Updated: 6 days ago
Have you ever written a letter to a politician? Okay, I know nobody writes actual letters anymore, at least not the type that don't involve electronic data transmission of some type. But I'm talking about the old days, when people used cursive and licked stamps and paid attention to penmanship.
If you ever have composed and sent such a missive, have you ever wondered what happened to it? Say you dashed off a note to the president. Did you picture him (because we're still waiting on the first woman chief executive) tearing into the envelope and settling into a presidential easy chair with a glass of bourbon to read your sage advice? When he finished, did he toss it into the presidential trash or hand it off to an aide to preserve it for posterity? Maybe you imagined Ronald Reagan downing his bourbon, calling Nancy into the room, and saying, "Mommy [yes, he called her that], come hear what my friend Bob in Gatesville has to say about that Iran-Contra mess."
All this is to say that I have written several letters to politicians over the years. I even received a reply once from Bush the Younger when he was governor of Texas explaining why state lotteries are good and Indian casinos are bad. Not that I understood the logic, but hey, at least he tried.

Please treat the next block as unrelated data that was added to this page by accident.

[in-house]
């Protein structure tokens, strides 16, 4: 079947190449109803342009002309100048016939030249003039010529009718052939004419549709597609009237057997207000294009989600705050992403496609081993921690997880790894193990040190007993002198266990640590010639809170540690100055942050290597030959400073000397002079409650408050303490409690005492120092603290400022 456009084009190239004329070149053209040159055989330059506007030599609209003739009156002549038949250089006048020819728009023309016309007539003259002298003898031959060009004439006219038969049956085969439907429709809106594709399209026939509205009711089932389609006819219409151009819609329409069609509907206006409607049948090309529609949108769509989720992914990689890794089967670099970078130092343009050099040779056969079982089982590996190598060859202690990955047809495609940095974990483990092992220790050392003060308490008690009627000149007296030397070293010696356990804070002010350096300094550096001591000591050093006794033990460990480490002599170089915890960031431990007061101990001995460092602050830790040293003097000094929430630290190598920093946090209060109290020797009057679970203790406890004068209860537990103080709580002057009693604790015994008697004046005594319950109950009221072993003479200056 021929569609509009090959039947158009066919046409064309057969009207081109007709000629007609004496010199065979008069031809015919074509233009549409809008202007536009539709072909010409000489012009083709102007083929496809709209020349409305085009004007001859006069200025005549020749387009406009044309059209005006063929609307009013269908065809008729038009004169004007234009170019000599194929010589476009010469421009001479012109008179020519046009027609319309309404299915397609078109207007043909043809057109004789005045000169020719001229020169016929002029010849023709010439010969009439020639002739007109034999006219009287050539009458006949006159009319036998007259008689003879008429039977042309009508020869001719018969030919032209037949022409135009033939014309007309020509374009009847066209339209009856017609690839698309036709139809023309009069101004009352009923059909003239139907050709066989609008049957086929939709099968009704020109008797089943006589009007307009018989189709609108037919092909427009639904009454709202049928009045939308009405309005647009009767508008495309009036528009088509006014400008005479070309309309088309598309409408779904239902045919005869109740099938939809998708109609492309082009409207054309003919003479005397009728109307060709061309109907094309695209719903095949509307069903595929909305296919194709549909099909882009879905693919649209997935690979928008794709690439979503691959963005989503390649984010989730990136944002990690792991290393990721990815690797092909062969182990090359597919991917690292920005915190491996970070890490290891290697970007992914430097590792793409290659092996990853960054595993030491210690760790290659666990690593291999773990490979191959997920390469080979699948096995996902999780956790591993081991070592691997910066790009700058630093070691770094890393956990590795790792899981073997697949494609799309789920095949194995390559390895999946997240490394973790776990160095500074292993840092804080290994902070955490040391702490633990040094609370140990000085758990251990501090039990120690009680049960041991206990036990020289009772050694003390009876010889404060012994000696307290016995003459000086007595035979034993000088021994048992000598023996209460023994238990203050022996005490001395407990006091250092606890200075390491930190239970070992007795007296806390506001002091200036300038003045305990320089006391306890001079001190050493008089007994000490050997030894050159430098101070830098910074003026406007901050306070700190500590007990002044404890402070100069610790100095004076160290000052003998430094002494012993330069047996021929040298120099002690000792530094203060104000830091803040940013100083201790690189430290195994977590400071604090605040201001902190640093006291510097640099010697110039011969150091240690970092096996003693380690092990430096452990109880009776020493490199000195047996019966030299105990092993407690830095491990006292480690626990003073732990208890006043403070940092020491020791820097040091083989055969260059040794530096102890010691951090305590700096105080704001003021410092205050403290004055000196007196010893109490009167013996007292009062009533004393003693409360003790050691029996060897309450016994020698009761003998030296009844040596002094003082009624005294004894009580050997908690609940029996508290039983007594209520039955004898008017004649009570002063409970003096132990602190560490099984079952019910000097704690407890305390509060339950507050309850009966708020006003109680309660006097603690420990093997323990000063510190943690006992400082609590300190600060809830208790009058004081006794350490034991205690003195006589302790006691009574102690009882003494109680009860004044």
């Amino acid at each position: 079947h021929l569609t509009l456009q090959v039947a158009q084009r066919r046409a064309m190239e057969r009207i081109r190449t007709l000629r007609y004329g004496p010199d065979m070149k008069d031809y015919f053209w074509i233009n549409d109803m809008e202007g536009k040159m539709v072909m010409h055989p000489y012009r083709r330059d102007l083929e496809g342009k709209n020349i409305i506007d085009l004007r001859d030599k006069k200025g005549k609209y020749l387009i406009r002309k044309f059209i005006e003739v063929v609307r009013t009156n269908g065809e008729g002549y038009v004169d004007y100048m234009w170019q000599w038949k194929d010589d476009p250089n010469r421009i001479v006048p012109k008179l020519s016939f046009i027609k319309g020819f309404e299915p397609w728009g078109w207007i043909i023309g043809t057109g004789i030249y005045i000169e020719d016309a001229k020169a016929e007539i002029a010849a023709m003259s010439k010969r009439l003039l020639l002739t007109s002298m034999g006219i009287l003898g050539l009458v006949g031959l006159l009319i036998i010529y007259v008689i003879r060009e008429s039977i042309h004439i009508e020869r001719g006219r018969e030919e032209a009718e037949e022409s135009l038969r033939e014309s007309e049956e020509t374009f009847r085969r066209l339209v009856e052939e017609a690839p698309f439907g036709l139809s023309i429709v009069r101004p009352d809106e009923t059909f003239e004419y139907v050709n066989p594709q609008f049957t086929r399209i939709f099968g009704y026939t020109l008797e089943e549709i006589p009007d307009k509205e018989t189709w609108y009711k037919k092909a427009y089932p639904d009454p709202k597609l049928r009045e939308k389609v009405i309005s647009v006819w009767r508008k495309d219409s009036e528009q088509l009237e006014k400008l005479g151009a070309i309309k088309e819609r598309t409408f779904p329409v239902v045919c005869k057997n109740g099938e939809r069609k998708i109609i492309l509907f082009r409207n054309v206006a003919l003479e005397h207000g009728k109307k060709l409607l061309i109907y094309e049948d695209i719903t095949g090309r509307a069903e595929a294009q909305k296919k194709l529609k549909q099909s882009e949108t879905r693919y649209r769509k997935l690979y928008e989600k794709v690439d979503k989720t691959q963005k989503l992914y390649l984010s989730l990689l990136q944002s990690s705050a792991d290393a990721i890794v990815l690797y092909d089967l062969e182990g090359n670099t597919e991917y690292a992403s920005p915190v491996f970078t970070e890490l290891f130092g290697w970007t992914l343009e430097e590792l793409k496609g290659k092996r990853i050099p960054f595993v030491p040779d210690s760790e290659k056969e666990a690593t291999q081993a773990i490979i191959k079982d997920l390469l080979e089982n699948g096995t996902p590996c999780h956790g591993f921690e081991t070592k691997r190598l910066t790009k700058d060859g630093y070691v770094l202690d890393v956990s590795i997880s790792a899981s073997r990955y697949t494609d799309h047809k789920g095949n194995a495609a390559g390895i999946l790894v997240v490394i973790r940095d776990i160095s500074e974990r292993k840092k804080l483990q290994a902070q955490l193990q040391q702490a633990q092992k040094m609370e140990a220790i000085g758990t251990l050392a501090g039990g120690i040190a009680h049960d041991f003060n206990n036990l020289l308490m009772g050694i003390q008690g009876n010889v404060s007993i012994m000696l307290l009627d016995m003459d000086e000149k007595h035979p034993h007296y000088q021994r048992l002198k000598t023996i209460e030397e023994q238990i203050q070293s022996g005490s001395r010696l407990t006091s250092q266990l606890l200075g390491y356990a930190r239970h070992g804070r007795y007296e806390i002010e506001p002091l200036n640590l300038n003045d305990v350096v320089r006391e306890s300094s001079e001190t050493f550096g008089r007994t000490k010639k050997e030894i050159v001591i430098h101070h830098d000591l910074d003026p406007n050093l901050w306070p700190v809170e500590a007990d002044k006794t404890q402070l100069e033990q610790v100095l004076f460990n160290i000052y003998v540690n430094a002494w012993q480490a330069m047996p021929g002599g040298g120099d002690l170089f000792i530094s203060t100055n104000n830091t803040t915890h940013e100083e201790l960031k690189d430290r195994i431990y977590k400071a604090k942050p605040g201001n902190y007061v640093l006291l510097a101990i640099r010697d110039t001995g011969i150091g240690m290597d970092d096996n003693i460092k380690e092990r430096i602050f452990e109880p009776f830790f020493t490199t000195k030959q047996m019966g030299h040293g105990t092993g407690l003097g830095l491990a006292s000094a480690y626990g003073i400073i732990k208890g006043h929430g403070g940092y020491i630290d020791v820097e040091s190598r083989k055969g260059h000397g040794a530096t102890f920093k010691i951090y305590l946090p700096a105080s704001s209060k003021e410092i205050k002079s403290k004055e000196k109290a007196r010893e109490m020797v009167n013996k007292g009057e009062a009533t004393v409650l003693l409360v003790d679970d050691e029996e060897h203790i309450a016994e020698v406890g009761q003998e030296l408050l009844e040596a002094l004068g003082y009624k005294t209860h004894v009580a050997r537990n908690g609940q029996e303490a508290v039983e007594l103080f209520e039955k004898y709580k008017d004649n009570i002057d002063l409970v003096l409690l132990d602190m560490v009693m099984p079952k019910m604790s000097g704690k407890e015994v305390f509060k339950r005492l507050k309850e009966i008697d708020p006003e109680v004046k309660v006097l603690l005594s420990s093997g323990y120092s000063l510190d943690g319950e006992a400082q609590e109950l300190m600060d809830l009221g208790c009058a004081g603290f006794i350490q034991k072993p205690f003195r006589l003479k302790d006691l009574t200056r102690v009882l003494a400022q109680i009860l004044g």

My most memorable letter to a prominent politician wasn't really even a letter; it was a piece of junk mail I received from Rick Perry's gubernatorial re-election campaign. I think because I am a physician, and because physicians historically have leaned to the right, I find a lot of Republican fund raising appeals in my mailbox. The one from Rick Perry for some reason annoyed me enough that I took out a pen and scrawled this helpful piece of advice: "Better brush up on the old resume, Rick, because come November you'll be looking for a new job." I stuck it in the prepaid envelope, mailed it, and promptly forgot about it.
Now, Rick Perry almost certainly did not read my note to his wife over a glass of bourbon. In fact, I'd bet a good amount he never even saw it. But somebody opened it and, rather than discarding it, filed it away. Not long thereafter, I surmise a reporter for the Austin American-Statesman came across it because, one morning as I munched my Wheaties I opened the newspaper to see my name on the front page. It was printed beneath a quote from something I had written: i.e., the friendly job advice I had sent Governor Perry several weeks earlier. For the next few days every one of my colleagues and quite a few of my patients mentioned it, usually just before breaking out in laughter. I chose to believe they were laughing with me.
So, the next time you are tempted to dash off a sarcastic note to a prominent public servant be aware that somebody indeed will read it and file it away. Most likely, that act will bury it forever but, if you're lucky like me, you'll be a star.